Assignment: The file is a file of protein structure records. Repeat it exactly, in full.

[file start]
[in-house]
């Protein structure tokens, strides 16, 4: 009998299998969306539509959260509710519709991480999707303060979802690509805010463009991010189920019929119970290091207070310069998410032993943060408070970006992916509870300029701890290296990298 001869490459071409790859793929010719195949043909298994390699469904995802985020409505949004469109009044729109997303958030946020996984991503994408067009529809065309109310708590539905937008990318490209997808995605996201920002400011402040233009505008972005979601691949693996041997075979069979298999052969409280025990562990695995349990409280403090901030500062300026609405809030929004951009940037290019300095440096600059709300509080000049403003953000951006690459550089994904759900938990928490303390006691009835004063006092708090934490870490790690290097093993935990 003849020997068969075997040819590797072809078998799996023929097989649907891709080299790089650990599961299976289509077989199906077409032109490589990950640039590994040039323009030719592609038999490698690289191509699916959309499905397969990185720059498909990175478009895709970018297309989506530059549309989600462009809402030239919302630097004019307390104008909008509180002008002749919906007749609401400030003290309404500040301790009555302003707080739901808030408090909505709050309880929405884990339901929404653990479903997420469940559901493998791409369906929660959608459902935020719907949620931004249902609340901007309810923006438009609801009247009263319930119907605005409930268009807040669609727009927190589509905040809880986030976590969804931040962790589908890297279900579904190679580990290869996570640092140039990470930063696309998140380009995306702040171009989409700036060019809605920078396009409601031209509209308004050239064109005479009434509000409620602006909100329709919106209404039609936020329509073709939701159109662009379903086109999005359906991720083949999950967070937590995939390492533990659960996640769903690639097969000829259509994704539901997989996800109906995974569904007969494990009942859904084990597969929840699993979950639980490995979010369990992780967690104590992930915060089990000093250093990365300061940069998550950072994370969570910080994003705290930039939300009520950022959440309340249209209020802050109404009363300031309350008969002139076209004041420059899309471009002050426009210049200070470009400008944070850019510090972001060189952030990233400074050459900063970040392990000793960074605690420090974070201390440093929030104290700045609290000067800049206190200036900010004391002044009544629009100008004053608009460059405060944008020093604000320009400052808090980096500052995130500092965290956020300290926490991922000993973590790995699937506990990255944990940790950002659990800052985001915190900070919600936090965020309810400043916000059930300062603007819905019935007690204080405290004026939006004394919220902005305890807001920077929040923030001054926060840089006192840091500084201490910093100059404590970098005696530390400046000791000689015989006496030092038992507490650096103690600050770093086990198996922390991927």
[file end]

[in-house]
């Protein structure tokens, strides 16, 4: 009998299998969306539509959260509710519709991480999707303060979802690509805010463009991010189920019929119970290091207070310069998410032993943060408070970006992916509870300029701890290296990298 001869490459071409790859793929010719195949043909298994390699469904995802985020409505949004469109009044729109997303958030946020996984991503994408067009529809065309109310708590539905937008990318490209997808995605996201920002400011402040233009505008972005979601691949693996041997075979069979298999052969409280025990562990695995349990409280403090901030500062300026609405809030929004951009940037290019300095440096600059709300509080000049403003953000951006690459550089994904759900938990928490303390006691009835004063006092708090934490870490790690290097093993935990 003849020997068969075997040819590797072809078998799996023929097989649907891709080299790089650990599961299976289509077989199906077409032109490589990950640039590994040039323009030719592609038999490698690289191509699916959309499905397969990185720059498909990175478009895709970018297309989506530059549309989600462009809402030239919302630097004019307390104008909008509180002008002749919906007749609401400030003290309404500040301790009555302003707080739901808030408090909505709050309880929405884990339901929404653990479903997420469940559901493998791409369906929660959608459902935020719907949620931004249902609340901007309810923006438009609801009247009263319930119907605005409930268009807040669609727009927190589509905040809880986030976590969804931040962790589908890297279900579904190679580990290869996570640092140039990470930063696309998140380009995306702040171009989409700036060019809605920078396009409601031209509209308004050239064109005479009434509000409620602006909100329709919106209404039609936020329509073709939701159109662009379903086109999005359906991720083949999950967070937590995939390492533990659960996640769903690639097969000829259509994704539901997989996800109906995974569904007969494990009942859904084990597969929840699993979950639980490995979010369990992780967690104590992930915060089990000093250093990365300061940069998550950072994370969570910080994003705290930039939300009520950022959440309340249209209020802050109404009363300031309350008969002139076209004041420059899309471009002050426009210049200070470009400008944070850019510090972001060189952030990233400074050459900063970040392990000793960074605690420090974070201390440093929030104290700045609290000067800049206190200036900010004391002044009544629009100008004053608009460059405060944008020093604000320009400052808090980096500052995130500092965290956020300290926490991922000993973590790995699937506990990255944990940790950002659990800052985001915190900070919600936090965020309810400043916000059930300062603007819905019935007690204080405290004026939006004394919220902005305890807001920077929040923030001054926060840089006192840091500084201490910093100059404590970098005696530390400046000791000689015989006496030092038992507490650096103690600050770093086990198996922390991927």